Why it’s complicated – Psychedelic-assisted treatment is complicated because the drugs typically used (eg, ketamine, MDMA, psilocybin, LSD, and ibogaine) remain illegal in most of the country. Oregon and Washington, DC, voted in November 2020 to decriminalize the possession and personal use of psilocybin and other psychedelics, following some cities that had previously done so such as Denver, Ann Arbor, MI, and in California, Oakland, and Santa Cruz.

Reports & Perspectives

  • A recent study by Passie et al in European Neuropsychopharmacology compares ketamine with its S- and R-enantiomers and the different psychological effects related to treating depression.
  • Listen to NPR’s recent report on how ketamine and other psychedelics are being used to treat psychiatric conditions.
  • An article from Medscape provides an overview of global psychedelic therapy research.
  • California is considering decriminalizing psychedelics like psilocybin, MDMA, LSD, ketamine, DMT, and mescaline for personal and therapeutic use under Senate Bill 519. The Sacramento Bee reported last week that the state’s Senate Public Safety Committee voted to approve the bill, which will now go before the Senate Health Committee.
  • Clinicians who are not trained in psychedelic therapy may have questions about how to discuss the topic with patients. A recent paper by Gorman et al presents a framework for working with patients who use, intend to use, or have used psychedelics in the Psychedelic Harm Reduction and Integration approach. Compass Pathways has also developed a training program for clinicians learning to administer psychedelic-assisted therapy.
  • Vice’s @shayla__love tweeted her article about the “tension” between psychedelic treatments for addiction and 12-step programs, which demand abstinence from any drug. mappingthemind (the Toronto Psychedelic Conference) replied to @shayla__love and linked to this systematic review, saying “there were some studies in the 50s and 60s that support the idea that the combination of the 12-step model and psychedelic therapy works well to treat substance use disorders.”

In practice – Clinical considerations about preparing to administer psychedelic-assisted therapy for MDD. The potential of psilocybin to help people with MDD and other disorders. What to do when a client wants to try psychedelics (see our Psy–Q below).

Psy-Q: This Week's Challenge

How can clinicians advise patients who ask about psychedelic use? Andrew Penn, MS, NP, PMHNP-BC, answers.

Get the Answer

PTSD After COVID-19 Infection: Yet Another Long COVID Symptom

What’s happening – One-third of COVID-19 survivors appear to develop PTSD, according to a study of 381 patients in Italy who visited the emergency department for COVID treatment. Most patients required hospitalization, the average stay was 18 days, and patients were assessed within 30 to 120 days of recovery.

Those diagnosed with PTSD were more likely to be women, had a history of psychiatric disorders, reported delirium and agitation during acute illness, and had more persistent medical symptoms post-COVID-19 infection. The researchers noted that their finding of PTSD prevalence in just over 30% of COVID-19 survivors aligns with the PTSD occurrence rate (32%) after the previous SARS and MERS coronavirus pandemics.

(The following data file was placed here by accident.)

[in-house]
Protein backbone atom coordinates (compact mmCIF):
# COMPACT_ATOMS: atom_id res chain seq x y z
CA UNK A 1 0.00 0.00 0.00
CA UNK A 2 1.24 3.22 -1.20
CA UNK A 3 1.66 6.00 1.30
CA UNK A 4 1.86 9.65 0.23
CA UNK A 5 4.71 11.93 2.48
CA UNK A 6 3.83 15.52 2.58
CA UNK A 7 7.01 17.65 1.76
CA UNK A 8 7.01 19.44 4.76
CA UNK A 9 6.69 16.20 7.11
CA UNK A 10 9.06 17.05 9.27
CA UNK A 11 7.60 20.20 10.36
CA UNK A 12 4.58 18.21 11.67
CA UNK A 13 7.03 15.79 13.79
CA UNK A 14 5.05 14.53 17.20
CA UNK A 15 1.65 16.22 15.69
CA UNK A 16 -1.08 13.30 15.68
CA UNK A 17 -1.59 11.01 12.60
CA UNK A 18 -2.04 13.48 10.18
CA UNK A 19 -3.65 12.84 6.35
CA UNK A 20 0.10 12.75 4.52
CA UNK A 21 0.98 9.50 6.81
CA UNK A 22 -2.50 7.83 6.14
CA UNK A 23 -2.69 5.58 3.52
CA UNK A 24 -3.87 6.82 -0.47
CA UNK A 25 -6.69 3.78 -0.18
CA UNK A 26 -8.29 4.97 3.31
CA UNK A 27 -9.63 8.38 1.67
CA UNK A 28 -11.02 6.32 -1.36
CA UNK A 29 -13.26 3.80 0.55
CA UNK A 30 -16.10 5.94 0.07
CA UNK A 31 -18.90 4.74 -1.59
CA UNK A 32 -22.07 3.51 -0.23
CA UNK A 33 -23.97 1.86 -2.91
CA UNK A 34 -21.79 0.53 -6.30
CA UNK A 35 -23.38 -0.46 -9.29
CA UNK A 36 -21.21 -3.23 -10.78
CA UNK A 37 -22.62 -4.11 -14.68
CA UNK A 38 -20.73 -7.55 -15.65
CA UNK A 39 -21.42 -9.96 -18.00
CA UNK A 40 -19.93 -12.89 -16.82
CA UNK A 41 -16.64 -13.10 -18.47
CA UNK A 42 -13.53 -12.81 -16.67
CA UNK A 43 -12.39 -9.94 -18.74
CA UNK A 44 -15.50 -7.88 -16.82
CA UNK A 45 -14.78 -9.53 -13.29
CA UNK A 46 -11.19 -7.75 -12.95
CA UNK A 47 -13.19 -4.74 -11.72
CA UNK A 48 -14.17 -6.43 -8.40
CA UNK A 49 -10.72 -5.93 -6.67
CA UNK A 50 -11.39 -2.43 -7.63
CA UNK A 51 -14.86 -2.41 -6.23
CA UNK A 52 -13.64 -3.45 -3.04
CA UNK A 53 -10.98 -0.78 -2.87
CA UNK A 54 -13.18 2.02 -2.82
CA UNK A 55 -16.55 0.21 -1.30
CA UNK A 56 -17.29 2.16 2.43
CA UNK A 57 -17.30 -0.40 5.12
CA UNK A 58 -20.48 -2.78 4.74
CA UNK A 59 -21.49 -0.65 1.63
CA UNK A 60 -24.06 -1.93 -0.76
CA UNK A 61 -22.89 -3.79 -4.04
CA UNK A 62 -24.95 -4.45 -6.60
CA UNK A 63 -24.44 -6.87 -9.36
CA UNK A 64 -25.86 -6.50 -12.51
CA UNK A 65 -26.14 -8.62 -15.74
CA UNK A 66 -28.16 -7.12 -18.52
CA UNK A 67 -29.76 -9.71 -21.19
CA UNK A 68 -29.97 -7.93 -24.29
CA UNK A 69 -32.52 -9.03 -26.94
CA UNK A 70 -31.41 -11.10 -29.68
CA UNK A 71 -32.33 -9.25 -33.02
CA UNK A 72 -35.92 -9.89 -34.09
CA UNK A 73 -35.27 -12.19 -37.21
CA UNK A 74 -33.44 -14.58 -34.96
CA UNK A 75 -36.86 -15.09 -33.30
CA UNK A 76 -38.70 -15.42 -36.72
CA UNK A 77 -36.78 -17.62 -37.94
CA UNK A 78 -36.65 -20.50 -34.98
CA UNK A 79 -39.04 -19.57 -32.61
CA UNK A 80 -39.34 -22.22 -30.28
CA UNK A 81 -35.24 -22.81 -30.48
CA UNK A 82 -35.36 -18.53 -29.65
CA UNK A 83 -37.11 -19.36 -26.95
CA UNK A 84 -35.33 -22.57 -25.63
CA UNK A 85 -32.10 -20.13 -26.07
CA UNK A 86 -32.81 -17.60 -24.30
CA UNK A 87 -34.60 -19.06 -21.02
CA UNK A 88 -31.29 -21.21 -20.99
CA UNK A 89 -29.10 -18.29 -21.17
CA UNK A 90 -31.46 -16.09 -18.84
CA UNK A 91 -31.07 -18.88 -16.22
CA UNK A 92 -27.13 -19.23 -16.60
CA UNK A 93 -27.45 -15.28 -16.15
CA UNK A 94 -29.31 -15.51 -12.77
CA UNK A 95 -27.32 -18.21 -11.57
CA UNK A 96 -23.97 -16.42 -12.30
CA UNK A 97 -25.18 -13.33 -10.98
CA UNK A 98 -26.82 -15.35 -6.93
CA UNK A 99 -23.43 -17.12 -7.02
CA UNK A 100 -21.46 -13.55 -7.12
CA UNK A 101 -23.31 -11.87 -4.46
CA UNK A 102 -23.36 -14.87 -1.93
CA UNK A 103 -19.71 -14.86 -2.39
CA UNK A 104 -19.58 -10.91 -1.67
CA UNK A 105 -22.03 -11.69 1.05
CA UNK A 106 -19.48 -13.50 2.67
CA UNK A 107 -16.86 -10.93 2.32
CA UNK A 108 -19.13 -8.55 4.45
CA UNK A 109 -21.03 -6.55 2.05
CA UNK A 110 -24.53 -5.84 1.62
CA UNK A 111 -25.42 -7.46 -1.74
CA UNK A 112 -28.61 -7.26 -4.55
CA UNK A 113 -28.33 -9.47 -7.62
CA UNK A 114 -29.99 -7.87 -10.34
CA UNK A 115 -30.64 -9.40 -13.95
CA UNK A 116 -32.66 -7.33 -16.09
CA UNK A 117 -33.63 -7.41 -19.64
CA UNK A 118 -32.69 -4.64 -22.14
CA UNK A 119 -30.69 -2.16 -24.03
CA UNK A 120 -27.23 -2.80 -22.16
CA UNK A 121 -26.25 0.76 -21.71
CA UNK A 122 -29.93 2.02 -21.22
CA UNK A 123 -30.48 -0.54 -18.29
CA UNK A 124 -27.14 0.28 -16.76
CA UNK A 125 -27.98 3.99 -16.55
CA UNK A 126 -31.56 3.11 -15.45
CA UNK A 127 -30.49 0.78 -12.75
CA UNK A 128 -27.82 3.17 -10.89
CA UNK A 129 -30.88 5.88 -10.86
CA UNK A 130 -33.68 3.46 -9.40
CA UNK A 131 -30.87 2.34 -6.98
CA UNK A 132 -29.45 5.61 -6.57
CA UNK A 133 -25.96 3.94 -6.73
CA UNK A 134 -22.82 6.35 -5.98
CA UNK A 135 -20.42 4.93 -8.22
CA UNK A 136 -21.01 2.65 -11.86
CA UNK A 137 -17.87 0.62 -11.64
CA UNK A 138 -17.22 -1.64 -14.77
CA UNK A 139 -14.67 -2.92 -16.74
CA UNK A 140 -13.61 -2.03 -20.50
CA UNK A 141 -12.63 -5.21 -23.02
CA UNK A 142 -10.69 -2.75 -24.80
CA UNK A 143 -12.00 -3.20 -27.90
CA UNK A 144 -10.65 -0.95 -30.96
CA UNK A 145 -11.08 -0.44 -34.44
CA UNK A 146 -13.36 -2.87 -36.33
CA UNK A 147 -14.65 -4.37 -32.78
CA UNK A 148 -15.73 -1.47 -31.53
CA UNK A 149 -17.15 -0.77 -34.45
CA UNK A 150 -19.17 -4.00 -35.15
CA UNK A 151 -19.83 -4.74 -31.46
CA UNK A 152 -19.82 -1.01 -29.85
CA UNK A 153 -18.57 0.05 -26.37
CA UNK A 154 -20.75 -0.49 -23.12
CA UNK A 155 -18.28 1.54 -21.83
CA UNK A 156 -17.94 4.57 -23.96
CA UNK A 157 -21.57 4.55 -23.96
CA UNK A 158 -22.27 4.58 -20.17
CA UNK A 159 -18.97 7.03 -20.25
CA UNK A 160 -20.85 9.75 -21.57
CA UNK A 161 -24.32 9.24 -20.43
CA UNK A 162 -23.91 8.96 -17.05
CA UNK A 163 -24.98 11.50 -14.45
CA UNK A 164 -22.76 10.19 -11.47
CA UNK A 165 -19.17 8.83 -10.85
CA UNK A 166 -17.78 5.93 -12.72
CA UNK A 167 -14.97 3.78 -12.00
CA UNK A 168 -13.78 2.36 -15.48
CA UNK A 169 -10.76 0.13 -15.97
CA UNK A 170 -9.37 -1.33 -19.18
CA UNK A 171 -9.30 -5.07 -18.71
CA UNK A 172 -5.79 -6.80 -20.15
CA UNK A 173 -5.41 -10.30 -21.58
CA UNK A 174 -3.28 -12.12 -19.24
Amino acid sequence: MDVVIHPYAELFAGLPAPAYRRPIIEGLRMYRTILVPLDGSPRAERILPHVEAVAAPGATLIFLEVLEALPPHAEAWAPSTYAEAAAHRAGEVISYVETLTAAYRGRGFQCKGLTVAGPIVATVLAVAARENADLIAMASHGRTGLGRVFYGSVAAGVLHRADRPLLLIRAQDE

Why it’s complicated – In a separate study of veterans, researchers looked at the association of PTSD symptoms with post-traumatic psychological growth (PTG), which is a positive psychological change resulting from highly challenging circumstances. Examples of PTG include increased personal strength, appreciation of life, improved social relationships, and spiritual changes. Of the 3,078 veterans studied, just over 43% reported moderate or greater levels of COVID-19–associated PTG (most commonly greater appreciation of life, improved social relationships, and increased personal strength), and those who screened positive for COVID-19–associated PTSD symptoms had a higher prevalence of PTG (71.9%).

For more on PTG and COVID-19, see this JAMA viewpoint article, “Pandemic-Driven Posttraumatic Growth for Organizations and Individuals.”

Reports & Perspectives

  • A related study by Tarsitani et al looked at PTSD in COVID-19 survivors 3 months after hospitalization and found that 10.4% of the sample (n=115) had PTSD and 8.6% were diagnosed with subthreshold PTSD. Previous psychiatric diagnosis and obesity were risk factors for developing PTSD.
  • Reports from CNN and Global News describe the challenges of PTSD for COVID-19 survivors.
  • The University of Michigan’s Department of Psychiatry provided a fact sheet about PTSD and COVID-19.
  • Research into the mental health burden of frontline healthcare workers shows they are at risk for PTSD as well, and authors call for early intervention, serologic testing, and better ways to identify and provide treatment for those who are at risk for developing PTSD, depression, and anxiety.
  • Looking at treatment approaches, a study protocol appearing in Medicine describes a systematic review and meta-analysis that will examine the effects of smartphone-based app intervention on post-COVID PTSD, while a viewpoint article in Frontiers in Psychiatry found that a mindfulness-based approach could help manage and mitigate mental health issues during the pandemic.
  • In related COVID-19 news, a recent Lancet study found that one-third of COVID infected people developed a neurological or psychiatric issue within 6 months, and the risks were higher among people with severe COVID-19 that required hospitalization.
  • @UTDallasNews tweeted “As COVID-19 cases continue, health care workers will face physical, emotional, cognitive and behavioral issues. Organizational PTSD will become the greatest challenge for health care leaders,” and linked to this article.
  • @ARNS_UK (Association of Respiratory Nurse Specialists) tweeted “People with long #COVID at high risk of depression and PTSD,” with a link to this European Respiratory Society paper.

In practice – How to manage vicarious trauma and burnout. More on the effects of long COVID, including dementia and psychosis. Plus, the long-term impact of the pandemic on long-term care residents.

Last Updated: Jun 3, 2021